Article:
Hey, cowboy: Long may you ride

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There’s every reason to believe Brad Little will be an excellent governor when he takes office in less than a month.

But there’s no question that Idaho’s going to miss C.L. “Butch” Otter.

Clement Leroy, as his mother called him, stopped by Coeur d’Alene last week to pay his respects to the local business community, which he has correctly identified as one of the most powerful economic engines in the state. Now that he’s almost our ex-governor, we can share a little story.

Around the time of the Great Recession over an off-the-record coffee at The Coeur d’Alene Resort, Gov. Otter told this newspaper’s editor what he loves about people in these parts. Paraphrasing only slightly here, he said: People in North Idaho will come to me with their problems. But unlike people in some other parts of the state, folks from North Idaho will also come to me with their solutions.

That was music to Otter’s ears. It should be SOP everywhere government and citizenry intersect. For among his many strengths, Butch Otter understood the role of government as well as anybody.

We go back to the most important candidate endorsement editorial this newspaper produced in the past 20 years. Published Oct. 29, 2010, when the ravages of the Great Recession had brought Idaho nearly to its knees, The Press strongly encouraged voters to re-elect Butch Otter governor. An excerpt from that editorial — you can read it at https://bit.ly/2PmnIEx — described the governor this way:

“Otter is a rugged individualist who throws caution to the wind when he bucks broncos yet meticulously manages your hard-earned tax dollars. He’s an entrepreneur, someone with a CEO’s background and mentality and a super salesman’s keen eye and thick skin. He’s fearless in personally recruiting businesses from neighboring states, selling them on Idaho’s lifestyle and business-friendly environment. He’s rock solid in his determination to keep Idaho’s tax structure optimal for businesses not just to survive, but to thrive. He understands that a good education is key to a good job, but he also knows the difference between spending wisely and spending lavishly.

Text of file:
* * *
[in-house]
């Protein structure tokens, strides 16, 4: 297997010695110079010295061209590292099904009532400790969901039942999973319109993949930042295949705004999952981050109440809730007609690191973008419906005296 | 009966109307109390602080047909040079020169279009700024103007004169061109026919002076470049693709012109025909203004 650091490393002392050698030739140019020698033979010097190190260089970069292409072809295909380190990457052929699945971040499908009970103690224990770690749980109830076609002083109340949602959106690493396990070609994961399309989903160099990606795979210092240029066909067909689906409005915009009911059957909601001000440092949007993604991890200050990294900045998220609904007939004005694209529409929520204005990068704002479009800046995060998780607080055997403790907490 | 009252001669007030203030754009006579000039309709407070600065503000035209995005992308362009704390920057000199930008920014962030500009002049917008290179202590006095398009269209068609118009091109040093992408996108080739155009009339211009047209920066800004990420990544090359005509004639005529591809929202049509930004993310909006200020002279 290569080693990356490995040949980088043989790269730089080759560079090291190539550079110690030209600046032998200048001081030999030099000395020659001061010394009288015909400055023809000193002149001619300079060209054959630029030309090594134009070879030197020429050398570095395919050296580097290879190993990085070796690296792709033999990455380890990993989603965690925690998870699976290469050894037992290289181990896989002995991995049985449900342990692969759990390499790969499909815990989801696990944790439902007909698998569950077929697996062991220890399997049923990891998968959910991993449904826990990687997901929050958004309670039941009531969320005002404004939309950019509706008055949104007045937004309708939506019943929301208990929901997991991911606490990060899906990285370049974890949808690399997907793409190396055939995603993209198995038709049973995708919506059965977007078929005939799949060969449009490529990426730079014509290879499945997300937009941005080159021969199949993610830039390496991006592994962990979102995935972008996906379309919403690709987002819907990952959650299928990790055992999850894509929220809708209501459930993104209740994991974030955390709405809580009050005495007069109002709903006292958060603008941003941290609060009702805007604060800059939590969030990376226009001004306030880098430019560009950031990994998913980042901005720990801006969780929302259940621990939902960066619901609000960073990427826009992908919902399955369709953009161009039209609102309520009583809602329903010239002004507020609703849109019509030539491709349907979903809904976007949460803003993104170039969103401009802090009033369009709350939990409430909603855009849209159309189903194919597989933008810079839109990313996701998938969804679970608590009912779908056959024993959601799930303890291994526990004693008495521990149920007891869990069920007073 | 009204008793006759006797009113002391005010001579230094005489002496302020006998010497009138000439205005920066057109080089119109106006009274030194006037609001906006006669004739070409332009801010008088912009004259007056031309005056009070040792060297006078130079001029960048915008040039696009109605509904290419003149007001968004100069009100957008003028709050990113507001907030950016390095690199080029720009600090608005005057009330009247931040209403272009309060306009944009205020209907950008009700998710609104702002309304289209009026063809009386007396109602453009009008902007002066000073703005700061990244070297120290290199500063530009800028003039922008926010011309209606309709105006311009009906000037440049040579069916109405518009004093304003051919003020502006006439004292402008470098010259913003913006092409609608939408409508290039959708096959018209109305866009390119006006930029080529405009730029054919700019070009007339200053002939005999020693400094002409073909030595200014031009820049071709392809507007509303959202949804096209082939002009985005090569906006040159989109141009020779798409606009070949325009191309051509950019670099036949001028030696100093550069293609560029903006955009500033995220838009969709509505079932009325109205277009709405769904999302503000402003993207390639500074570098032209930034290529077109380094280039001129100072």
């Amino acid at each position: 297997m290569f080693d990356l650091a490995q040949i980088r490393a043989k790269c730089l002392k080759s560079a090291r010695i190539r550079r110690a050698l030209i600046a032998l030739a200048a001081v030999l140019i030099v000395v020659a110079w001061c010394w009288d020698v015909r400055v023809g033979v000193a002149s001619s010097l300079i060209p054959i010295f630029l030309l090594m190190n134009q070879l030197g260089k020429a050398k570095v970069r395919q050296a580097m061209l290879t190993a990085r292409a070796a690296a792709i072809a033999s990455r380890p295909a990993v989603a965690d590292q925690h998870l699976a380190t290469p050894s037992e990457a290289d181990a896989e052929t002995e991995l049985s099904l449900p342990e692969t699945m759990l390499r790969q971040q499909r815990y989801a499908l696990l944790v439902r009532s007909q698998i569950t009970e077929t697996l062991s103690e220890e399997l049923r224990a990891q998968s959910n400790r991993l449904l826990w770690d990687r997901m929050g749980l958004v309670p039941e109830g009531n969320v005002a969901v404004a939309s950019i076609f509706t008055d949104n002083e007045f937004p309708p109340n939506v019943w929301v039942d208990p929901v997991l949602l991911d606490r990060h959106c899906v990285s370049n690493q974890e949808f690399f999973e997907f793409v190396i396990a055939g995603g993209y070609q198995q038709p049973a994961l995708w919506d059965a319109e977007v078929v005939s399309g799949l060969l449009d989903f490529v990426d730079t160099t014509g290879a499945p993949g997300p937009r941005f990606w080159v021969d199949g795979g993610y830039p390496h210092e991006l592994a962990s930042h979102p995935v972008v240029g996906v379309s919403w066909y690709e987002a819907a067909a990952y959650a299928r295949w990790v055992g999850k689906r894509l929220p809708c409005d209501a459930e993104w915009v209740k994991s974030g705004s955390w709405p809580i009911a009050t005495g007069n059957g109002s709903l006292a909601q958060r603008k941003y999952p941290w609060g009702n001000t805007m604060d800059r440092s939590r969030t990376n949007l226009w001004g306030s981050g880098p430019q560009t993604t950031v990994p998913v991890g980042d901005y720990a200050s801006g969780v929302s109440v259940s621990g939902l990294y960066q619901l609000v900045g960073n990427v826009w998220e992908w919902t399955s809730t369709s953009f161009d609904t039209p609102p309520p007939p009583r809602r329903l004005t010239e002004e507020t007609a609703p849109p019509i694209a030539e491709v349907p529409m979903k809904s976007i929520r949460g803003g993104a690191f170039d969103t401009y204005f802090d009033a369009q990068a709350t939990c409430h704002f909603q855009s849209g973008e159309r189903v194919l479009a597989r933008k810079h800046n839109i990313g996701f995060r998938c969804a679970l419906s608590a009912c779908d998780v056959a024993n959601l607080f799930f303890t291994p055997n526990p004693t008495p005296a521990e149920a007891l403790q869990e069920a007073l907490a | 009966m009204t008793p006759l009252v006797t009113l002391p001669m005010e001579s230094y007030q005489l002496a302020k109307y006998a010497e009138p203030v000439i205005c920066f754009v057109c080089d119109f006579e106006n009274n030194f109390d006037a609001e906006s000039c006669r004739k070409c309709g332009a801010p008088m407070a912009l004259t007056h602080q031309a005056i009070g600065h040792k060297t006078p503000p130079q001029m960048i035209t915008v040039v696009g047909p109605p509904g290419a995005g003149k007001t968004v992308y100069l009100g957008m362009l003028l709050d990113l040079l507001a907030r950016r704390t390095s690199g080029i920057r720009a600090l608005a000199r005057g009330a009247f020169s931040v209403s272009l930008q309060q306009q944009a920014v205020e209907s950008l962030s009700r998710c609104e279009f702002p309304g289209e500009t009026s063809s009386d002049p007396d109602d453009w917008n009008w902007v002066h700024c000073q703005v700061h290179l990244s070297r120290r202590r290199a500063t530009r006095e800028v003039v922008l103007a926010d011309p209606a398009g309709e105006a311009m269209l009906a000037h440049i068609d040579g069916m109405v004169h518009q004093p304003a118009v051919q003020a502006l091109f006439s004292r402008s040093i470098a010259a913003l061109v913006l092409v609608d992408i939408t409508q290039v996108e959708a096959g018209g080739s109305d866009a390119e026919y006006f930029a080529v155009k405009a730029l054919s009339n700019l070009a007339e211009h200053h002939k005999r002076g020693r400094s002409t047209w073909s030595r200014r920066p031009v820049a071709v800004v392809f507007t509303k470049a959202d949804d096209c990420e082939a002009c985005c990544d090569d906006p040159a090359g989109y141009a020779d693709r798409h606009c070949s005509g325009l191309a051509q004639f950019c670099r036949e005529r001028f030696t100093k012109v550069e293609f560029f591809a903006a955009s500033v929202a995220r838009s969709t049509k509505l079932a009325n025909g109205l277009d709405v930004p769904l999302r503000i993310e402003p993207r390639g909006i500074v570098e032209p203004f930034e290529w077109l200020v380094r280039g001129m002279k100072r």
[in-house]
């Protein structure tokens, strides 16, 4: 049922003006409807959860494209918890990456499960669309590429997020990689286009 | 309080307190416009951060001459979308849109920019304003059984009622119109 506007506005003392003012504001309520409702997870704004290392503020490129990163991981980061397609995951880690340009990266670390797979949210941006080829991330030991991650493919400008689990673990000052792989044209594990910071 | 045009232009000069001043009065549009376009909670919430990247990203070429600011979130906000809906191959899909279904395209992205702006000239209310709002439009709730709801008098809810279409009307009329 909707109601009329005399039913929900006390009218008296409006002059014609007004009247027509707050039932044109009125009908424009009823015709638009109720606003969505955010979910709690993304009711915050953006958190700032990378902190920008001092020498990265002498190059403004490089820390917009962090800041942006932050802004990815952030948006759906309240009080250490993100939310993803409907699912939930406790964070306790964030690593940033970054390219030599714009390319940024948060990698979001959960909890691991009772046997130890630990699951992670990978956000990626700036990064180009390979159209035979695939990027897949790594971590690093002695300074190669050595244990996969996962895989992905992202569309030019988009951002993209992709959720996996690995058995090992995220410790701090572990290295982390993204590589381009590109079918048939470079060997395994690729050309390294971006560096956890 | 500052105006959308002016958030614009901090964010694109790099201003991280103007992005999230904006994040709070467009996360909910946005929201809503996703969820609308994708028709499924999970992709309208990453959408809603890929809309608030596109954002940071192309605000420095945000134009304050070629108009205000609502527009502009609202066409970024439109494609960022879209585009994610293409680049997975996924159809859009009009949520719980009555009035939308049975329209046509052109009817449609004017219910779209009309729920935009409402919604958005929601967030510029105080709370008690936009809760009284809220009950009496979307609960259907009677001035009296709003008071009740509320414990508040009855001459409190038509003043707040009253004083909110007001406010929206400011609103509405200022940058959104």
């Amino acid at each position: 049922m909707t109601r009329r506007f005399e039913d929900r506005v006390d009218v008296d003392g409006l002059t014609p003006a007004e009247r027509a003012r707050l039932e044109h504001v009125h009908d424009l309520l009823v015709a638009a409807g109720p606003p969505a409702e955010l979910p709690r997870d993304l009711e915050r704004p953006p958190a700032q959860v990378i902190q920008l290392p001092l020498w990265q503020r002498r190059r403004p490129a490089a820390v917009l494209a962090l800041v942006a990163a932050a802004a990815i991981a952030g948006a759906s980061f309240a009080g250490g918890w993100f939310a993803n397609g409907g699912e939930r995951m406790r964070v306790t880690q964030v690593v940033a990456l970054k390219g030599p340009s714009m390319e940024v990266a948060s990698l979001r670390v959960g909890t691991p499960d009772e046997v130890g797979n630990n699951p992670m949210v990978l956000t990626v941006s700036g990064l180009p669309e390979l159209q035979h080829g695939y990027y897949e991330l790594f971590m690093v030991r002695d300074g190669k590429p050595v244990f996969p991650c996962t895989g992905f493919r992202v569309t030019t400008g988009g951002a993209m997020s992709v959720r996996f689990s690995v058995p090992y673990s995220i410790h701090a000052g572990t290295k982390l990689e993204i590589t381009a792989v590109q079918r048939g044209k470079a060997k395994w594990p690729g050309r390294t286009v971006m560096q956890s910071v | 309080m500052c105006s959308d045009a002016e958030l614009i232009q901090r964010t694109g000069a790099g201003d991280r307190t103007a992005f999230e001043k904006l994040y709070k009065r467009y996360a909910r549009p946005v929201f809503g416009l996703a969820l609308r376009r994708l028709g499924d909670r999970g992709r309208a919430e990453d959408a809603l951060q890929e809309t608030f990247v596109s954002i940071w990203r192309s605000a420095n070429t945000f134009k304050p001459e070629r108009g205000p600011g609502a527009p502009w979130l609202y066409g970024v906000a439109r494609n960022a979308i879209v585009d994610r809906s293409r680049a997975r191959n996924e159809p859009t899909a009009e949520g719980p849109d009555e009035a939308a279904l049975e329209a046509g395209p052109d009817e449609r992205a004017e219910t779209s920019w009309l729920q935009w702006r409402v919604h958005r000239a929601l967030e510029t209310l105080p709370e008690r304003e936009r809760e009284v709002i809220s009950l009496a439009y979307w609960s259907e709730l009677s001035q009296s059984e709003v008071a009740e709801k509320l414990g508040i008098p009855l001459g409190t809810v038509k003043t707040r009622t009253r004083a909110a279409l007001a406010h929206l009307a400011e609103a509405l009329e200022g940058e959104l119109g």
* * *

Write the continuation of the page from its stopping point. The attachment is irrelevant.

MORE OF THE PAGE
“Otter is old-school where it matters most. He preaches personal responsibility and practices it, too. He’s fond of saying that the only hand you can always count on to help you up is at the end of your own sleeve. We need his perspective and energy if we’re going to keep taxes low, the budget balanced and all state departments effective and efficient.”

Like all strong politicians, Otter had his detractors. Among them were faces from the far-right fringe who painted the hard-charging cowboy as a radical liberal bent on destroying the state. That’s much more a statement of the fringe’s detachment from reality as it is any kind of accurate assessment of Idaho’s 32nd governor.

During his farewell visit last week, Otter said he’ll leave it up to newspapers to put his legacy into words. After 12 outstanding years as governor and half a lifetime as a public servant, that’s a task not for newspapers, but for a worthy biographer.

Gov. Otter — Butch — we wish you and Lori the very best life has to offer. You’ve certainly earned it.

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